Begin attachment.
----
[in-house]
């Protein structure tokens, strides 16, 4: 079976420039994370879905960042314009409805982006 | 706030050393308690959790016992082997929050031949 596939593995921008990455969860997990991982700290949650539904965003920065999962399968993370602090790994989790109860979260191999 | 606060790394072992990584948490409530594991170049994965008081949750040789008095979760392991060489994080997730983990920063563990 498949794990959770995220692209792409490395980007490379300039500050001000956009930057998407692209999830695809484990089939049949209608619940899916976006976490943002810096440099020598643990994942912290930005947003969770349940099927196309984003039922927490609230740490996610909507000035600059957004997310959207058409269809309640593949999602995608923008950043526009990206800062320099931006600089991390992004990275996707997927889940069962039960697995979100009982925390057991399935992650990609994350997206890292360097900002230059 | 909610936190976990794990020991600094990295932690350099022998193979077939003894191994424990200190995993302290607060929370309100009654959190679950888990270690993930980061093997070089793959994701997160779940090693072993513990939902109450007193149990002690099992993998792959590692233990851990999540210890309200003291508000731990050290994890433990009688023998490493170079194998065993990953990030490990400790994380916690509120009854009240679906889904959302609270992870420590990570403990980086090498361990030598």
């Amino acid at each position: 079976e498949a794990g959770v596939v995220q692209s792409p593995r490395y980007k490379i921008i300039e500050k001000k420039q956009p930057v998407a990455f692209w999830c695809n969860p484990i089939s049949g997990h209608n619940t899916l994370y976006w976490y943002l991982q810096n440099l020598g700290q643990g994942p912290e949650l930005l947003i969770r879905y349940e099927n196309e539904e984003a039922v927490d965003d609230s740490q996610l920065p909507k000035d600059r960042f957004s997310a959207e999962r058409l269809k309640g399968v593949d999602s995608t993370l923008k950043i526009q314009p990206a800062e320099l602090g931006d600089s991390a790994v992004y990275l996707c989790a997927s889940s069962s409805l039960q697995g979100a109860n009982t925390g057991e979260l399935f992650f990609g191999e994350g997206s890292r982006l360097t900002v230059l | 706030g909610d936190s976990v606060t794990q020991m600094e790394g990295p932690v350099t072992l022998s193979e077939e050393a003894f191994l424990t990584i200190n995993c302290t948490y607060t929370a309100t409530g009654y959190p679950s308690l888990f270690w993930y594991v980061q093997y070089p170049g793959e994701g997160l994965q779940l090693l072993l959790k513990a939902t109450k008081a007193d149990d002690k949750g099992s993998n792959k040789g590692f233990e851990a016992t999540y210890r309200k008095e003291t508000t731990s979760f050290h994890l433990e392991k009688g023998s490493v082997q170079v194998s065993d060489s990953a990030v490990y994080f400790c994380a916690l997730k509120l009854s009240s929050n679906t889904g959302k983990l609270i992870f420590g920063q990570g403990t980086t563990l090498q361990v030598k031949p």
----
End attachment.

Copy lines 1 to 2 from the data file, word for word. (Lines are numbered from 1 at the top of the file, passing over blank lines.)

[in-house]
């Protein structure tokens, strides 16, 4: 079976420039994370879905960042314009409805982006 | 706030050393308690959790016992082997929050031949 596939593995921008990455969860997990991982700290949650539904965003920065999962399968993370602090790994989790109860979260191999 | 606060790394072992990584948490409530594991170049994965008081949750040789008095979760392991060489994080997730983990920063563990 498949794990959770995220692209792409490395980007490379300039500050001000956009930057998407692209999830695809484990089939049949209608619940899916976006976490943002810096440099020598643990994942912290930005947003969770349940099927196309984003039922927490609230740490996610909507000035600059957004997310959207058409269809309640593949999602995608923008950043526009990206800062320099931006600089991390992004990275996707997927889940069962039960697995979100009982925390057991399935992650990609994350997206890292360097900002230059 | 909610936190976990794990020991600094990295932690350099022998193979077939003894191994424990200190995993302290607060929370309100009654959190679950888990270690993930980061093997070089793959994701997160779940090693072993513990939902109450007193149990002690099992993998792959590692233990851990999540210890309200003291508000731990050290994890433990009688023998490493170079194998065993990953990030490990400790994380916690509120009854009240679906889904959302609270992870420590990570403990980086090498361990030598």